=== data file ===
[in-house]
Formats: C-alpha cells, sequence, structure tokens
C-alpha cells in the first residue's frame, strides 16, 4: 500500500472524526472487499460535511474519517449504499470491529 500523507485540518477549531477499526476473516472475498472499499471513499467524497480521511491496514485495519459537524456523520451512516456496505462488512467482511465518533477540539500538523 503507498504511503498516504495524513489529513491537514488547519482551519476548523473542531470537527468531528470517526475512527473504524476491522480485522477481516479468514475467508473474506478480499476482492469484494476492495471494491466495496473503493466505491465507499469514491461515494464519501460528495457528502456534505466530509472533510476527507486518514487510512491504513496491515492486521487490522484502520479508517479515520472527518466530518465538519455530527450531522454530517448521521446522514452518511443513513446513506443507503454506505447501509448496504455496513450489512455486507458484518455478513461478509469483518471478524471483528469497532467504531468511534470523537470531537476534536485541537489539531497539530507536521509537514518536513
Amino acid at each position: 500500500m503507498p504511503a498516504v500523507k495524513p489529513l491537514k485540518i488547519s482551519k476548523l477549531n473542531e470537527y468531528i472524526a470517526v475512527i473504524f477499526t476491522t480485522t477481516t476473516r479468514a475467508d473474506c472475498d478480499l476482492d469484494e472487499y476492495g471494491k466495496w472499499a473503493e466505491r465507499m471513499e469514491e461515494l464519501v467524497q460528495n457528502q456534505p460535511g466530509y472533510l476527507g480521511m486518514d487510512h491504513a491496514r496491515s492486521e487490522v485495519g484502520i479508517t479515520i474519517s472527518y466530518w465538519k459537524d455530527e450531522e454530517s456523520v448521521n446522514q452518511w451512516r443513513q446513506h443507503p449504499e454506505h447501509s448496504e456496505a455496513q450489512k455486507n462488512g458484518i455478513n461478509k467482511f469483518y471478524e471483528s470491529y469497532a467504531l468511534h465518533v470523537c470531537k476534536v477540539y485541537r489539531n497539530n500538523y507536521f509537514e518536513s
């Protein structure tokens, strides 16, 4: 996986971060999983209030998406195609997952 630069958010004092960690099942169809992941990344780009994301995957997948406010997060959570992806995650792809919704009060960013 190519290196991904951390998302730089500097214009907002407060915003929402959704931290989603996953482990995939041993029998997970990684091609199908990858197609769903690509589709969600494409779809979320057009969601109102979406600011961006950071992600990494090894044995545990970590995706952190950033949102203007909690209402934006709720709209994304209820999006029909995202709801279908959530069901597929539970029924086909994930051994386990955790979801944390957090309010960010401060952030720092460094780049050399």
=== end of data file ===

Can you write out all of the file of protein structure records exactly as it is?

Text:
[in-house]
Formats: C-alpha cells, sequence, structure tokens
C-alpha cells in the first residue's frame, strides 16, 4: 500500500472524526472487499460535511474519517449504499470491529 500523507485540518477549531477499526476473516472475498472499499471513499467524497480521511491496514485495519459537524456523520451512516456496505462488512467482511465518533477540539500538523 503507498504511503498516504495524513489529513491537514488547519482551519476548523473542531470537527468531528470517526475512527473504524476491522480485522477481516479468514475467508473474506478480499476482492469484494476492495471494491466495496473503493466505491465507499469514491461515494464519501460528495457528502456534505466530509472533510476527507486518514487510512491504513496491515492486521487490522484502520479508517479515520472527518466530518465538519455530527450531522454530517448521521446522514452518511443513513446513506443507503454506505447501509448496504455496513450489512455486507458484518455478513461478509469483518471478524471483528469497532467504531468511534470523537470531537476534536485541537489539531497539530507536521509537514518536513
Amino acid at each position: 500500500m503507498p504511503a498516504v500523507k495524513p489529513l491537514k485540518i488547519s482551519k476548523l477549531n473542531e470537527y468531528i472524526a470517526v475512527i473504524f477499526t476491522t480485522t477481516t476473516r479468514a475467508d473474506c472475498d478480499l476482492d469484494e472487499y476492495g471494491k466495496w472499499a473503493e466505491r465507499m471513499e469514491e461515494l464519501v467524497q460528495n457528502q456534505p460535511g466530509y472533510l476527507g480521511m486518514d487510512h491504513a491496514r496491515s492486521e487490522v485495519g484502520i479508517t479515520i474519517s472527518y466530518w465538519k459537524d455530527e450531522e454530517s456523520v448521521n446522514q452518511w451512516r443513513q446513506h443507503p449504499e454506505h447501509s448496504e456496505a455496513q450489512k455486507n462488512g458484518i455478513n461478509k467482511f469483518y471478524e471483528s470491529y469497532a467504531l468511534h465518533v470523537c470531537k476534536v477540539y485541537r489539531n497539530n500538523y507536521f509537514e518536513s
């Protein structure tokens, strides 16, 4: 996986971060999983209030998406195609997952 630069958010004092960690099942169809992941990344780009994301995957997948406010997060959570992806995650792809919704009060960013 190519290196991904951390998302730089500097214009907002407060915003929402959704931290989603996953482990995939041993029998997970990684091609199908990858197609769903690509589709969600494409779809979320057009969601109102979406600011961006950071992600990494090894044995545990970590995706952190950033949102203007909690209402934006709720709209994304209820999006029909995202709801279908959530069901597929539970029924086909994930051994386990955790979801944390957090309010960010401060952030720092460094780049050399």